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I made a custom Static Library that I use in an iOS project. When I use an NSKeyedUnarchiver to unarchive data. It throws an exception when I try to use it in the library. I tried copying the classes of my static library into my project to see if that would work and that resolves the issue, but obviously defeats the purpose of a static library. I also tried several combinations of release/debug and simulator/device and still does not work.

Is the NSKeyedUnarchiver having trouble finding the classes it needs to unarchive?

EDIT I tracked down the exception thrown and it says it is can't unarchive the class JGObjectRep which is one of the other classes in the static library. Keep in mind this works just fine if I copy these into the project.

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Can you create a JGObjectRep object directly in your code? With that code in place, does the NSKeyedUnarchiver find the class? –  John Franklin Sep 28 '10 at 13:31
Ill check it out –  Justin Meiners Sep 28 '10 at 22:31
Yeah when I create a JGObjectRep in that code it works fine. –  Justin Meiners Sep 28 '10 at 23:24

2 Answers 2

up vote 5 down vote accepted

Try adding these options to your Linker Flags: -ObjC -all_load

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Ill try that thanks –  Justin Meiners Sep 28 '10 at 22:32
Yep that did it could you explain what exactly that does? –  Justin Meiners Sep 28 '10 at 23:26

Sorry, I do not know the particularities of static libs used here, but here are some other thoughts I remember from other platforms.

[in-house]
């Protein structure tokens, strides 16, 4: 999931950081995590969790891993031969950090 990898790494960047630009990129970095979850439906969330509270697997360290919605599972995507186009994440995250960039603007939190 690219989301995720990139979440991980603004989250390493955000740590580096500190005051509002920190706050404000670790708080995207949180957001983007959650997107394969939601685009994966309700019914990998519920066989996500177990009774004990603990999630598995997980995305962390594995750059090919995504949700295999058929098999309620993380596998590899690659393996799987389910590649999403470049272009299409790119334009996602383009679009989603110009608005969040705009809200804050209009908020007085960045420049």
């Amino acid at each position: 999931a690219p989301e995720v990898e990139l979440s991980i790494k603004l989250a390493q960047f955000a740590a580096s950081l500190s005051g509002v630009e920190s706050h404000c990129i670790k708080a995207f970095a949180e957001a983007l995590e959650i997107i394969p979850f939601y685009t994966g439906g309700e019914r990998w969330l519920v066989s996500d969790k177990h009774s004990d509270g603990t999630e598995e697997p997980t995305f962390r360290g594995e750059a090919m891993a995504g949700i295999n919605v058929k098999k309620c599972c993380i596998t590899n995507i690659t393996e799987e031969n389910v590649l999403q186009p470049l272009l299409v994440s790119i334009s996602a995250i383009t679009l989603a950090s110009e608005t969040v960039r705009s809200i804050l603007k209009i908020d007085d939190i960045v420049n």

First of all, the problem appears to be that the class information isn't fully available to the runtime system, hence the error.

Ergo, the static lib either doesn't include the needed information or the linker doesn't pass the information on. In the latter case, you're toast unless you can find extra linker options that enable such a feature. Hence, read the linker manual to see if there are related options.

In the former case, you could first look at the exported symbols with a tool (I believe "nm" can do this) to verify that the class name and its structure desciption is part of the symbols in the lib. I don't know how it has to look like, but maybe Google helps.

Another thought: Is that particular class being referenced by the main code? If not, the linker might not include it in the final code because it figures it's only used inside the static lib's environment and is thus not needed elsewhere. Hence, try to see if declarations either in the compiler's or linker's command options, or pragmas in source code, allow you to make this class globally known.

Good luck!

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Oh, and if you should figure it out, let us know, as I'm curious about this, too! –  Thomas Tempelmann Sep 26 '10 at 18:24

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